2002, Rome -- Have you ever brought home a new product
from the "international foods" section of your
grocery store -- and then watched it spoil in your refrigerator
because you couldn't figure out how to prepare it?
We have help for you -- an international
cuisine cookbook available on Web and CD-Rom.
In recent years, many exotic products have been
introduced on the shelves of supermarkets in the industrialized
world. As a result, people have found out about food items like
quinoa, taro, agar-agar and cocoyam and many are curious to try
Now you can find recipes to cook
these products in the international cuisine cookbook prepared by
FAO's Information Network on Post-harvest
Operations (INPhO), available both on the Web and on
Traditional recipes from
every corner of the globe
cookbook [http://www.inpho.org/] contains over 850 recipes from
54 countries. Contributions come both from national nutrition
institutes and users, who are encouraged to submit their recipes
on the website.
us because they are looking for a lost recipe," says
François Mazaud, the creator of INPhO , "or because
they forget proportions of recipes they used to make. A woman
called me from New York to find out how to make a dish her
mother used to cook in Mali. The cookbook helps to keep
Recipes can benefit everyone,
A virus destroyed
much of Uganda's cassava , the country's staple food,
in the mid-1990s. Sweet potatoes were introduced as a
replacement, but many people didn't know how to use them.
An FAO post-harvest project was set up to train people to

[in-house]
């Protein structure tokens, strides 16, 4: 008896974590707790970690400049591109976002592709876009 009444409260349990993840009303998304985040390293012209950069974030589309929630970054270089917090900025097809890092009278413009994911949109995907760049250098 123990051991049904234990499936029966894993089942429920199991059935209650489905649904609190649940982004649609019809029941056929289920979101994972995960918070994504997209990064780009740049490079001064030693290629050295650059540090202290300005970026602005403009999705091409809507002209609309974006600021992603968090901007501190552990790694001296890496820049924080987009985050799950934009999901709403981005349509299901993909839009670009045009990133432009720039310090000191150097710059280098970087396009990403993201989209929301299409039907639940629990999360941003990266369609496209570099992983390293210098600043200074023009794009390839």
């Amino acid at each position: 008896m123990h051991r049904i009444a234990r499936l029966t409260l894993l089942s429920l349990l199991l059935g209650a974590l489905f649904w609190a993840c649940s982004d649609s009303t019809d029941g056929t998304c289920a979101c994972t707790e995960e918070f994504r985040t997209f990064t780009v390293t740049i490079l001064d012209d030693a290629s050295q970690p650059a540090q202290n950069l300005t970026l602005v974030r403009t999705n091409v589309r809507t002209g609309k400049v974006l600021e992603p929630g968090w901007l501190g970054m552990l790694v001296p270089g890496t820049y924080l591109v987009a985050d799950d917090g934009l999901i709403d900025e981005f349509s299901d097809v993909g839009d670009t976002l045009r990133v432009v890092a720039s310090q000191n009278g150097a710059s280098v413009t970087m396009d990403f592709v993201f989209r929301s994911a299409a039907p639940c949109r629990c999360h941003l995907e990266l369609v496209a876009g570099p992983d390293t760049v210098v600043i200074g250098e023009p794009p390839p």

incorporate the new product in their diets.
Many foods are unknown outside places of origin -- and
there are many reasons why this should change. Introducing
exotic foods helps open up markets, diversify diets, cope with
catastrophes that interrupt food supplies and protect the
environment when the main food is a rare one.
"For example," explains Mr Mazaud,
"in Mali, baobab leaves are used for Orodjó a popular
sauce in the Dogon region, on the border with Niger. But
baobabs don't have many leaves, and after five years of
continuous defoliation, the tree dies. We hope to show people
how to cook the same dishes with different products, thereby
protecting their environment."
Isn't post-harvest about
Post-harvest is usually
defined as covering harvesting, handling, storage, processing,
equipment manufacture and food marketing.
But that definition lacks the last link in the chain
-- making sure the product arrives on the consumer's
plate... and that it provides a tasty meal.
The cookbook receives the majority
of INPhO's 84 000 visits a month, but it's only a
small part of the site's content. It also includes a
database of experts, a photo database, a virtual library and
links to other relevant institutions.
Post-Harvest Management, FAO
(+39) 06 570 53606
Information Officer, FAO
(+39) 06 570